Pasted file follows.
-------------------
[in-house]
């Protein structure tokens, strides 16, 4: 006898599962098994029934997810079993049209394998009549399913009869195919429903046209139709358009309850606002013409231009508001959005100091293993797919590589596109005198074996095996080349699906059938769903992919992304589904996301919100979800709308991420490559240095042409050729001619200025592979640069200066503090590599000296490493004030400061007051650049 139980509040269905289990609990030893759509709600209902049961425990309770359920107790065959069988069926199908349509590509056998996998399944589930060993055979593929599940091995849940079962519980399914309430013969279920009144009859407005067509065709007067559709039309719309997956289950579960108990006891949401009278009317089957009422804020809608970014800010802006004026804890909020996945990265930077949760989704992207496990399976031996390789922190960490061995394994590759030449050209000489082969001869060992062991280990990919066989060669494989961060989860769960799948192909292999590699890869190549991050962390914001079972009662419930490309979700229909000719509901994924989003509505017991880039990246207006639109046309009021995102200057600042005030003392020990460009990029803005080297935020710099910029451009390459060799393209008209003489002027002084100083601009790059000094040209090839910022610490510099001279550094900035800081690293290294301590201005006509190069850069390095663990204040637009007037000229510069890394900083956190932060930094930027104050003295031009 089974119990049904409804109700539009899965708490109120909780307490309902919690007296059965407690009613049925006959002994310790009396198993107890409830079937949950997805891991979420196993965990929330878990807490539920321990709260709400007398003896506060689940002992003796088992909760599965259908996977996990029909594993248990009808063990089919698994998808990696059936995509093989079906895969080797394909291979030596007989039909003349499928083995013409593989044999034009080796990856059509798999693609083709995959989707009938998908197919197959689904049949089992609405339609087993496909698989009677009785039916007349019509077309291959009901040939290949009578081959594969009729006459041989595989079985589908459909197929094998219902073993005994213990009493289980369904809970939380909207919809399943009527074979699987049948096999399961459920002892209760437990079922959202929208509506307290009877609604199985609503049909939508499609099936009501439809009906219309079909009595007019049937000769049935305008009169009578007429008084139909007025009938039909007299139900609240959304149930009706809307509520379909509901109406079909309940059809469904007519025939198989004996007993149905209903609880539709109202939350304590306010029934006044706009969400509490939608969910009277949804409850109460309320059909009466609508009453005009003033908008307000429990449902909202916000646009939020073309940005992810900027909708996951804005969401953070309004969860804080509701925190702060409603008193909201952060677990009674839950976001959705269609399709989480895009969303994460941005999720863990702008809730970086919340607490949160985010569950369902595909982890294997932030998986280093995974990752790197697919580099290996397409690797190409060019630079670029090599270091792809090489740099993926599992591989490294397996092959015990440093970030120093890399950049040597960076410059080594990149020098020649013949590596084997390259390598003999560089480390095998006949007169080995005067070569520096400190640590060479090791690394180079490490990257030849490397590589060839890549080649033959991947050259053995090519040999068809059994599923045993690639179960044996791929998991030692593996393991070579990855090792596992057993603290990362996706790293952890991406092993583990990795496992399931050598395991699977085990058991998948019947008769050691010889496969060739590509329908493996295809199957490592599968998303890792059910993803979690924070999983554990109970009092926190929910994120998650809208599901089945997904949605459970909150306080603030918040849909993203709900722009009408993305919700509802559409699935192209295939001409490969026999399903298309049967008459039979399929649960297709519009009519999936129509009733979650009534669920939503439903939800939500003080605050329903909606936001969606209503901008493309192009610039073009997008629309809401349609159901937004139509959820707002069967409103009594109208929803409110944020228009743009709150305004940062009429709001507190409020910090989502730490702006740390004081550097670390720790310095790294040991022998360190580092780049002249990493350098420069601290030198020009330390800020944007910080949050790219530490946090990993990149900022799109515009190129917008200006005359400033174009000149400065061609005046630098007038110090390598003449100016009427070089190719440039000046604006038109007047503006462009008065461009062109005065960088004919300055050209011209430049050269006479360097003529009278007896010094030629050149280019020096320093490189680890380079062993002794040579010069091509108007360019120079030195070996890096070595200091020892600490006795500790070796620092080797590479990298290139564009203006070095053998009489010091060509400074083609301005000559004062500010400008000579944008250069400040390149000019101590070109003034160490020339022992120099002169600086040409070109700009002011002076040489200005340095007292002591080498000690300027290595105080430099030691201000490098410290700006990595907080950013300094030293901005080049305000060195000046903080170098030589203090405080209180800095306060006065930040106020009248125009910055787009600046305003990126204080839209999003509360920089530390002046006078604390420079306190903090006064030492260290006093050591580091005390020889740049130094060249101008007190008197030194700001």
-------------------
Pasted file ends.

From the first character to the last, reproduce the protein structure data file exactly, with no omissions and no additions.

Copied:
[in-house]
């Protein structure tokens, strides 16, 4: 006898599962098994029934997810079993049209394998009549399913009869195919429903046209139709358009309850606002013409231009508001959005100091293993797919590589596109005198074996095996080349699906059938769903992919992304589904996301919100979800709308991420490559240095042409050729001619200025592979640069200066503090590599000296490493004030400061007051650049 139980509040269905289990609990030893759509709600209902049961425990309770359920107790065959069988069926199908349509590509056998996998399944589930060993055979593929599940091995849940079962519980399914309430013969279920009144009859407005067509065709007067559709039309719309997956289950579960108990006891949401009278009317089957009422804020809608970014800010802006004026804890909020996945990265930077949760989704992207496990399976031996390789922190960490061995394994590759030449050209000489082969001869060992062991280990990919066989060669494989961060989860769960799948192909292999590699890869190549991050962390914001079972009662419930490309979700229909000719509901994924989003509505017991880039990246207006639109046309009021995102200057600042005030003392020990460009990029803005080297935020710099910029451009390459060799393209008209003489002027002084100083601009790059000094040209090839910022610490510099001279550094900035800081690293290294301590201005006509190069850069390095663990204040637009007037000229510069890394900083956190932060930094930027104050003295031009 089974119990049904409804109700539009899965708490109120909780307490309902919690007296059965407690009613049925006959002994310790009396198993107890409830079937949950997805891991979420196993965990929330878990807490539920321990709260709400007398003896506060689940002992003796088992909760599965259908996977996990029909594993248990009808063990089919698994998808990696059936995509093989079906895969080797394909291979030596007989039909003349499928083995013409593989044999034009080796990856059509798999693609083709995959989707009938998908197919197959689904049949089992609405339609087993496909698989009677009785039916007349019509077309291959009901040939290949009578081959594969009729006459041989595989079985589908459909197929094998219902073993005994213990009493289980369904809970939380909207919809399943009527074979699987049948096999399961459920002892209760437990079922959202929208509506307290009877609604199985609503049909939508499609099936009501439809009906219309079909009595007019049937000769049935305008009169009578007429008084139909007025009938039909007299139900609240959304149930009706809307509520379909509901109406079909309940059809469904007519025939198989004996007993149905209903609880539709109202939350304590306010029934006044706009969400509490939608969910009277949804409850109460309320059909009466609508009453005009003033908008307000429990449902909202916000646009939020073309940005992810900027909708996951804005969401953070309004969860804080509701925190702060409603008193909201952060677990009674839950976001959705269609399709989480895009969303994460941005999720863990702008809730970086919340607490949160985010569950369902595909982890294997932030998986280093995974990752790197697919580099290996397409690797190409060019630079670029090599270091792809090489740099993926599992591989490294397996092959015990440093970030120093890399950049040597960076410059080594990149020098020649013949590596084997390259390598003999560089480390095998006949007169080995005067070569520096400190640590060479090791690394180079490490990257030849490397590589060839890549080649033959991947050259053995090519040999068809059994599923045993690639179960044996791929998991030692593996393991070579990855090792596992057993603290990362996706790293952890991406092993583990990795496992399931050598395991699977085990058991998948019947008769050691010889496969060739590509329908493996295809199957490592599968998303890792059910993803979690924070999983554990109970009092926190929910994120998650809208599901089945997904949605459970909150306080603030918040849909993203709900722009009408993305919700509802559409699935192209295939001409490969026999399903298309049967008459039979399929649960297709519009009519999936129509009733979650009534669920939503439903939800939500003080605050329903909606936001969606209503901008493309192009610039073009997008629309809401349609159901937004139509959820707002069967409103009594109208929803409110944020228009743009709150305004940062009429709001507190409020910090989502730490702006740390004081550097670390720790310095790294040991022998360190580092780049002249990493350098420069601290030198020009330390800020944007910080949050790219530490946090990993990149900022799109515009190129917008200006005359400033174009000149400065061609005046630098007038110090390598003449100016009427070089190719440039000046604006038109007047503006462009008065461009062109005065960088004919300055050209011209430049050269006479360097003529009278007896010094030629050149280019020096320093490189680890380079062993002794040579010069091509108007360019120079030195070996890096070595200091020892600490006795500790070796620092080797590479990298290139564009203006070095053998009489010091060509400074083609301005000559004062500010400008000579944008250069400040390149000019101590070109003034160490020339022992120099002169600086040409070109700009002011002076040489200005340095007292002591080498000690300027290595105080430099030691201000490098410290700006990595907080950013300094030293901005080049305000060195000046903080170098030589203090405080209180800095306060006065930040106020009248125009910055787009600046305003990126204080839209999003509360920089530390002046006078604390420079306190903090006064030492260290006093050591580091005390020889740049130094060249101008007190008197030194700001």